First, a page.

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Unlawful Activities (Prevention) Act

Topics Covered: Role of external state and non-state actors in creating challenges to internal security.

Unlawful Activities (Prevention) Act:


Context:

The Assam government has informed a UAPA tribunal that major extremist outfits of the northeast had contacted Chinese authorities for assistance in their “fight against India”, but the Chinese had refused to provide assistance directly or indirectly.

What’s the issue?

The United National Liberation Front of West of South East Asia (UNLFWSEA), a Myanmar-based conglomerate of banned outfits such as the NSCN-K, ULFA-I, NDFB-S and KLO, had taken a resolution “to take assistance from a third nation” to achieve their goal.

  • The conglomerate was formed in 2015. The affidavit is not clear on when it approached the Chinese authorities.

Background:

The tribunal was constituted under the Unlawful Activities (Prevention) Act (UAPA) after the Union Home Ministry extended the ban on the National Democratic Front of Bodoland (NDFB) in November 2019 for five years.

  • On September 22, the tribunal upheld the ban and declared NDFB an “unlawful association for a period of five years”.

About Unlawful Activities (Prevention) Act:

Passed in 1967, the law aims at effective prevention of unlawful activities associations in India.

The Act assigns absolute power to the central government, by way of which if the Centre deems an activity as unlawful then it may, by way of an Official Gazette, declare it so.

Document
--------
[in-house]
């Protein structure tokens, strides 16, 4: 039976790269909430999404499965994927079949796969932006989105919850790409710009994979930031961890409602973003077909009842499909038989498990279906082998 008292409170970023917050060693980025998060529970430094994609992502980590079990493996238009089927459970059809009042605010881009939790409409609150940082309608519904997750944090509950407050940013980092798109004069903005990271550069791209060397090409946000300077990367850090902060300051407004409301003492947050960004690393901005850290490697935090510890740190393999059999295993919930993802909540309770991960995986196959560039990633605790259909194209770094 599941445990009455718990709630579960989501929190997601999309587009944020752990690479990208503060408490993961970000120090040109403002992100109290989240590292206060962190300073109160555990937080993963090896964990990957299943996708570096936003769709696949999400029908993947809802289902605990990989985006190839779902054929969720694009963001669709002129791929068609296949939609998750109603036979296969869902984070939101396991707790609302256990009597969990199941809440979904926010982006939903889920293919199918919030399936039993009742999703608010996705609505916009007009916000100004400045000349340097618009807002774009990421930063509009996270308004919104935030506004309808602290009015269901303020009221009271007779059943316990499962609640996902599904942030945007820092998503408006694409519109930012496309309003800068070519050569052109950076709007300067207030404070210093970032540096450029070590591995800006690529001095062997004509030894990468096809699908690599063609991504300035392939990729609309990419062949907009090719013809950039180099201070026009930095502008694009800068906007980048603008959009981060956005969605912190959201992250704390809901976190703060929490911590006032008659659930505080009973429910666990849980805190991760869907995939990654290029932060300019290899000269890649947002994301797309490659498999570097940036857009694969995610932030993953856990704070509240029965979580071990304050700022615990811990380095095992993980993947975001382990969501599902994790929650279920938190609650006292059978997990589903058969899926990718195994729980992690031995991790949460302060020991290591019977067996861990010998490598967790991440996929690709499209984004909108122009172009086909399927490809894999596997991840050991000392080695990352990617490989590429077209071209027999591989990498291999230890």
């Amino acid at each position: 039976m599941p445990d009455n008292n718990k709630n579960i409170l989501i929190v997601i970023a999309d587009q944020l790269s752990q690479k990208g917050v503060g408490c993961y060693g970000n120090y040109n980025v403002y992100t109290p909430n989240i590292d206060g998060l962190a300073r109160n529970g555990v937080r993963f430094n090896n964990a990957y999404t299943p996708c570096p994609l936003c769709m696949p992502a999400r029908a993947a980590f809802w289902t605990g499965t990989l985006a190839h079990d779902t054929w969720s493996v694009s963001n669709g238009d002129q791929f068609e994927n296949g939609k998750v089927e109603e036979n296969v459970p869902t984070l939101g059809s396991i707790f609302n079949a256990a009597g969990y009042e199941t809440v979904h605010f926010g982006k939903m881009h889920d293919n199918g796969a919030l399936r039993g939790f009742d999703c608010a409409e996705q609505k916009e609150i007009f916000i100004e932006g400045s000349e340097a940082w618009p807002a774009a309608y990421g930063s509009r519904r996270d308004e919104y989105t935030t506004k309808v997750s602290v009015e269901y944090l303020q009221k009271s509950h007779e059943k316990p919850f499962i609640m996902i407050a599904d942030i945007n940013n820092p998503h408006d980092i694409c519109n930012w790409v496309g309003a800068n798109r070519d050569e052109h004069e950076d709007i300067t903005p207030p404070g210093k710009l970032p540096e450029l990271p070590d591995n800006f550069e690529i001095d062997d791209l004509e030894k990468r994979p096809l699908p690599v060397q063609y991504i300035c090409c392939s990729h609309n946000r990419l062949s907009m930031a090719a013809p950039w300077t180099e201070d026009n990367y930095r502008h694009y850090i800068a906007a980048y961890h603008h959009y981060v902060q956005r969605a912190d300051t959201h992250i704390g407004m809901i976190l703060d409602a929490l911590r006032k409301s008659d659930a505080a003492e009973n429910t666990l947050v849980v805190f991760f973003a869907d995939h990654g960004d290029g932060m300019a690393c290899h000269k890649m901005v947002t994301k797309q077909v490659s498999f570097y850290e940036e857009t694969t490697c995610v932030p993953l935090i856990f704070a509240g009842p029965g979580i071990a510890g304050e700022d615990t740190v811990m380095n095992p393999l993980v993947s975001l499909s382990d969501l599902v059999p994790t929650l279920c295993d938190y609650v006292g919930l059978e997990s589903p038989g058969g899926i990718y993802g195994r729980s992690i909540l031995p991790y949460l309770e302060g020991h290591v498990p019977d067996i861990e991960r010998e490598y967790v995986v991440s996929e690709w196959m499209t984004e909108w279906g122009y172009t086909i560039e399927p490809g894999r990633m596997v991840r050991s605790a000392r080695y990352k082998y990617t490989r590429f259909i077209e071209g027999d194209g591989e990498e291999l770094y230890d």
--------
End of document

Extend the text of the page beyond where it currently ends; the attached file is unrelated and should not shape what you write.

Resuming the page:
It has death penalty and life imprisonment as highest punishments.

Key points:

  • Under UAPA, both Indian and foreign nationals can be charged. It will be applicable to the offenders in the same manner, even if crime is committed on a foreign land, outside India.
  • Under the UAPA, the investigating agency can file a charge sheet in maximum 180 days after the arrests and the duration can be extended further after intimating the court.

Amendments and changes:

The 2004 amendment, added “terrorist act” to the list of offences to ban organisations for terrorist activities, under which 34 outfits were banned. Till 2004, “unlawful” activities referred to actions related to secession and cession of territory.

As per amendments of 2019:

  • The Act empowers the Director General of National Investigation Agency (NIA) to grant approval of seizure or attachment of property when the case is investigated by the said agency.
  • The Act empowers the officers of the NIA, of the rank of Inspector or above, to investigate cases of terrorism in addition to those conducted by the DSP or ACP or above rank officer in the state.

Criticisms of UAPA:

  • The law is often misused and abused.
  • Could be used against political opponents and civil society activists who speak against the government and brand them as “terrorists.”
  • The 2019 amendment gives unfettered powers to investigating agencies.
  • The law is against the federal structure, given that ‘Police’ is a state subject under 7th schedule of Indian Constitution.

InstaLinks:

Prelims Link:

  1. Definition of unlawful activity.
  2. Powers of Centre under the act.
  3. Is judicial review applicable in such cases?
  4. Changes brought about by amendments in 2004 and 2019.
  5. Can foreign nationals be charged under the act?

Mains Link:

Do you agree that the Unlawful Activities (Prevention) Amendment Act could prove catastrophic for fundamental rights? Is sacrificing liberty for national security justified? Discuss and provide for your opinion.

Sources: the Hindu.